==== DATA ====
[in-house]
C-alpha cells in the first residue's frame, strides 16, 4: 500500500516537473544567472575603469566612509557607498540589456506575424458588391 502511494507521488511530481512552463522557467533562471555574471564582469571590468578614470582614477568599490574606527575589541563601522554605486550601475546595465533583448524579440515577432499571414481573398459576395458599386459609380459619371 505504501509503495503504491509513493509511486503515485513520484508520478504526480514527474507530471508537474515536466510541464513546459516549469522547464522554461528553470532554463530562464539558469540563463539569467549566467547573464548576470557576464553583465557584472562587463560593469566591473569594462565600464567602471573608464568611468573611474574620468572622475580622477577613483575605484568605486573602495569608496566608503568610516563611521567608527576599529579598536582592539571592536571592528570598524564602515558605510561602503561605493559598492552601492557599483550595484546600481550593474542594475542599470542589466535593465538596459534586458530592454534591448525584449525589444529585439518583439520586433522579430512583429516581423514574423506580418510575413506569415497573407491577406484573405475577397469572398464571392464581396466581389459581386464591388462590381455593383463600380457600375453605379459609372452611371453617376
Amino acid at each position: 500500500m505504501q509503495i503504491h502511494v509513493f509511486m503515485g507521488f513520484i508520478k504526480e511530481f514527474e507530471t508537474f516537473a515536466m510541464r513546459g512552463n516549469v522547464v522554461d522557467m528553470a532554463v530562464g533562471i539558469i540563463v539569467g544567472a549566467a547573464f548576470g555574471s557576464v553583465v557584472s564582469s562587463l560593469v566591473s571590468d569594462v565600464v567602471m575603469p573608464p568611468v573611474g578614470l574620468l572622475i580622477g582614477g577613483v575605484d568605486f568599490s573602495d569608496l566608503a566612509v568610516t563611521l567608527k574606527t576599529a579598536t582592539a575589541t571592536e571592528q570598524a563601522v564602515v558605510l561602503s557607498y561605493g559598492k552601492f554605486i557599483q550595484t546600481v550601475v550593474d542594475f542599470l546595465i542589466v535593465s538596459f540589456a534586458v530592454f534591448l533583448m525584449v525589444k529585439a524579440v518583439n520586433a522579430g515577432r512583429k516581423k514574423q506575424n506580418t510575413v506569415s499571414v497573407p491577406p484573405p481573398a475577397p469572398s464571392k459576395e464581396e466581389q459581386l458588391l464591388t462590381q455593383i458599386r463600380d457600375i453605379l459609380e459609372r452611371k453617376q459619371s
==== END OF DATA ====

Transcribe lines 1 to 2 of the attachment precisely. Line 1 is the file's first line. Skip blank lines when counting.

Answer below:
[in-house]
C-alpha cells in the first residue's frame, strides 16, 4: 500500500516537473544567472575603469566612509557607498540589456506575424458588391 502511494507521488511530481512552463522557467533562471555574471564582469571590468578614470582614477568599490574606527575589541563601522554605486550601475546595465533583448524579440515577432499571414481573398459576395458599386459609380459619371 505504501509503495503504491509513493509511486503515485513520484508520478504526480514527474507530471508537474515536466510541464513546459516549469522547464522554461528553470532554463530562464539558469540563463539569467549566467547573464548576470557576464553583465557584472562587463560593469566591473569594462565600464567602471573608464568611468573611474574620468572622475580622477577613483575605484568605486573602495569608496566608503568610516563611521567608527576599529579598536582592539571592536571592528570598524564602515558605510561602503561605493559598492552601492557599483550595484546600481550593474542594475542599470542589466535593465538596459534586458530592454534591448525584449525589444529585439518583439520586433522579430512583429516581423514574423506580418510575413506569415497573407491577406484573405475577397469572398464571392464581396466581389459581386464591388462590381455593383463600380457600375453605379459609372452611371453617376